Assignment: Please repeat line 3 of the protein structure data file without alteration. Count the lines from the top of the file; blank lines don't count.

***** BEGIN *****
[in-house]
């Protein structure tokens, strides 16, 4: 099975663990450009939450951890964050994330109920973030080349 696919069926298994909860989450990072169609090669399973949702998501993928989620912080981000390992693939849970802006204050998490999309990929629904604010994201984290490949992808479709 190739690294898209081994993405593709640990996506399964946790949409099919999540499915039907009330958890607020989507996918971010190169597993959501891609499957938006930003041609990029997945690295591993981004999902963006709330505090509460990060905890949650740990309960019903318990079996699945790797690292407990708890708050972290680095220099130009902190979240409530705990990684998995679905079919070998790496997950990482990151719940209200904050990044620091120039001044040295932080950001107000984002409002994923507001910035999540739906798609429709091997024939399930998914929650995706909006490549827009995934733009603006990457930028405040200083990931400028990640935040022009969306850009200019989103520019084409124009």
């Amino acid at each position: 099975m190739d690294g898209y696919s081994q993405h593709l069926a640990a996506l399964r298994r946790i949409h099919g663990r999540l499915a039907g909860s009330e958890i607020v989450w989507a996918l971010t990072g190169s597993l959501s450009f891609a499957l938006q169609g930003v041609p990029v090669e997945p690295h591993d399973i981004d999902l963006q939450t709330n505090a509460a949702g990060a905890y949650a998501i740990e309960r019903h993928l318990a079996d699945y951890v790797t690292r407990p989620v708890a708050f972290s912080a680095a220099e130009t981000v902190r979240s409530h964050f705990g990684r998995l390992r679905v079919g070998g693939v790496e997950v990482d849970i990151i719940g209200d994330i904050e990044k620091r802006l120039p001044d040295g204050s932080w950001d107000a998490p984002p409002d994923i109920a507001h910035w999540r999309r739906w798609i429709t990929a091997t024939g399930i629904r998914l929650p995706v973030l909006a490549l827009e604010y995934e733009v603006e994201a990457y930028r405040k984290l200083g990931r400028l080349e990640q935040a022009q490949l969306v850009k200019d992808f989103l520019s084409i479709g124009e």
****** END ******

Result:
């Amino acid at each position: 099975m190739d690294g898209y696919s081994q993405h593709l069926a640990a996506l399964r298994r946790i949409h099919g663990r999540l499915a039907g909860s009330e958890i607020v989450w989507a996918l971010t990072g190169s597993l959501s450009f891609a499957l938006q169609g930003v041609p990029v090669e997945p690295h591993d399973i981004d999902l963006q939450t709330n505090a509460a949702g990060a905890y949650a998501i740990e309960r019903h993928l318990a079996d699945y951890v790797t690292r407990p989620v708890a708050f972290s912080a680095a220099e130009t981000v902190r979240s409530h964050f705990g990684r998995l390992r679905v079919g070998g693939v790496e997950v990482d849970i990151i719940g209200d994330i904050e990044k620091r802006l120039p001044d040295g204050s932080w950001d107000a998490p984002p409002d994923i109920a507001h910035w999540r999309r739906w798609i429709t990929a091997t024939g399930i629904r998914l929650p995706v973030l909006a490549l827009e604010y995934e733009v603006e994201a990457y930028r405040k984290l200083g990931r400028l080349e990640q935040a022009q490949l969306v850009k200019d992808f989103l520019s084409i479709g124009e």